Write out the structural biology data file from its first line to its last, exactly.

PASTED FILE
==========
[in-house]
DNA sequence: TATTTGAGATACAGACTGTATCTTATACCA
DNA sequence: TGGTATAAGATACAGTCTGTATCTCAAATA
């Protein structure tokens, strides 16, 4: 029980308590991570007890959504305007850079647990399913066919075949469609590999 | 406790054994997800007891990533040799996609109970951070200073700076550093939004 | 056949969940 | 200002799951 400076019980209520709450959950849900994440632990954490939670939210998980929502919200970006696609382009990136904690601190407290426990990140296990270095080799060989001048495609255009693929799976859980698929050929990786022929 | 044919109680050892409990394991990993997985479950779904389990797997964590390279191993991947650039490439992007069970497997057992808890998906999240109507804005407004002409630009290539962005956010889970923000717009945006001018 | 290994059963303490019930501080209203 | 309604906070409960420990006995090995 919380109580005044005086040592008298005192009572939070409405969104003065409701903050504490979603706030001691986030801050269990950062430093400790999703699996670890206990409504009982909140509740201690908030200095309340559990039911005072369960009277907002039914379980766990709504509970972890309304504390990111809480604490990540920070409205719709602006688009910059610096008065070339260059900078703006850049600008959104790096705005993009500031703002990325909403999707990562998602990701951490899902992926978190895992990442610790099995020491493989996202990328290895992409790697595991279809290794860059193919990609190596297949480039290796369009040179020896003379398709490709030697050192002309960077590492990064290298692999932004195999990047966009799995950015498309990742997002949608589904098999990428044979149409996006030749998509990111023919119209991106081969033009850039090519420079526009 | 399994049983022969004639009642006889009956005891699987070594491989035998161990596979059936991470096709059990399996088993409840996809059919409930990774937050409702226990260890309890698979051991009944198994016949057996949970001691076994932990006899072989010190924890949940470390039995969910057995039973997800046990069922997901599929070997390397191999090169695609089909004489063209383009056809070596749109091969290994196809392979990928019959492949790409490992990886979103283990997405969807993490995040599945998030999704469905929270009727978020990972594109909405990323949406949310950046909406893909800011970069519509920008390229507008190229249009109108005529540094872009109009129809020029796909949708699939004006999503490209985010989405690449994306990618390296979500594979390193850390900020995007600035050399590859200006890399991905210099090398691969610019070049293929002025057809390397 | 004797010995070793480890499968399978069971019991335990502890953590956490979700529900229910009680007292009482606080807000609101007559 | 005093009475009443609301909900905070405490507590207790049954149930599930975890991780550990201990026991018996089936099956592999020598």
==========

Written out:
[in-house]
DNA sequence: TATTTGAGATACAGACTGTATCTTATACCA
DNA sequence: TGGTATAAGATACAGTCTGTATCTCAAATA
């Protein structure tokens, strides 16, 4: 029980308590991570007890959504305007850079647990399913066919075949469609590999 | 406790054994997800007891990533040799996609109970951070200073700076550093939004 | 056949969940 | 200002799951 400076019980209520709450959950849900994440632990954490939670939210998980929502919200970006696609382009990136904690601190407290426990990140296990270095080799060989001048495609255009693929799976859980698929050929990786022929 | 044919109680050892409990394991990993997985479950779904389990797997964590390279191993991947650039490439992007069970497997057992808890998906999240109507804005407004002409630009290539962005956010889970923000717009945006001018 | 290994059963303490019930501080209203 | 309604906070409960420990006995090995 919380109580005044005086040592008298005192009572939070409405969104003065409701903050504490979603706030001691986030801050269990950062430093400790999703699996670890206990409504009982909140509740201690908030200095309340559990039911005072369960009277907002039914379980766990709504509970972890309304504390990111809480604490990540920070409205719709602006688009910059610096008065070339260059900078703006850049600008959104790096705005993009500031703002990325909403999707990562998602990701951490899902992926978190895992990442610790099995020491493989996202990328290895992409790697595991279809290794860059193919990609190596297949480039290796369009040179020896003379398709490709030697050192002309960077590492990064290298692999932004195999990047966009799995950015498309990742997002949608589904098999990428044979149409996006030749998509990111023919119209991106081969033009850039090519420079526009 | 399994049983022969004639009642006889009956005891699987070594491989035998161990596979059936991470096709059990399996088993409840996809059919409930990774937050409702226990260890309890698979051991009944198994016949057996949970001691076994932990006899072989010190924890949940470390039995969910057995039973997800046990069922997901599929070997390397191999090169695609089909004489063209383009056809070596749109091969290994196809392979990928019959492949790409490992990886979103283990997405969807993490995040599945998030999704469905929270009727978020990972594109909405990323949406949310950046909406893909800011970069519509920008390229507008190229249009109108005529540094872009109009129809020029796909949708699939004006999503490209985010989405690449994306990618390296979500594979390193850390900020995007600035050399590859200006890399991905210099090398691969610019070049293929002025057809390397 | 004797010995070793480890499968399978069971019991335990502890953590956490979700529900229910009680007292009482606080807000609101007559 | 005093009475009443609301909900905070405490507590207790049954149930599930975890991780550990201990026991018996089936099956592999020598």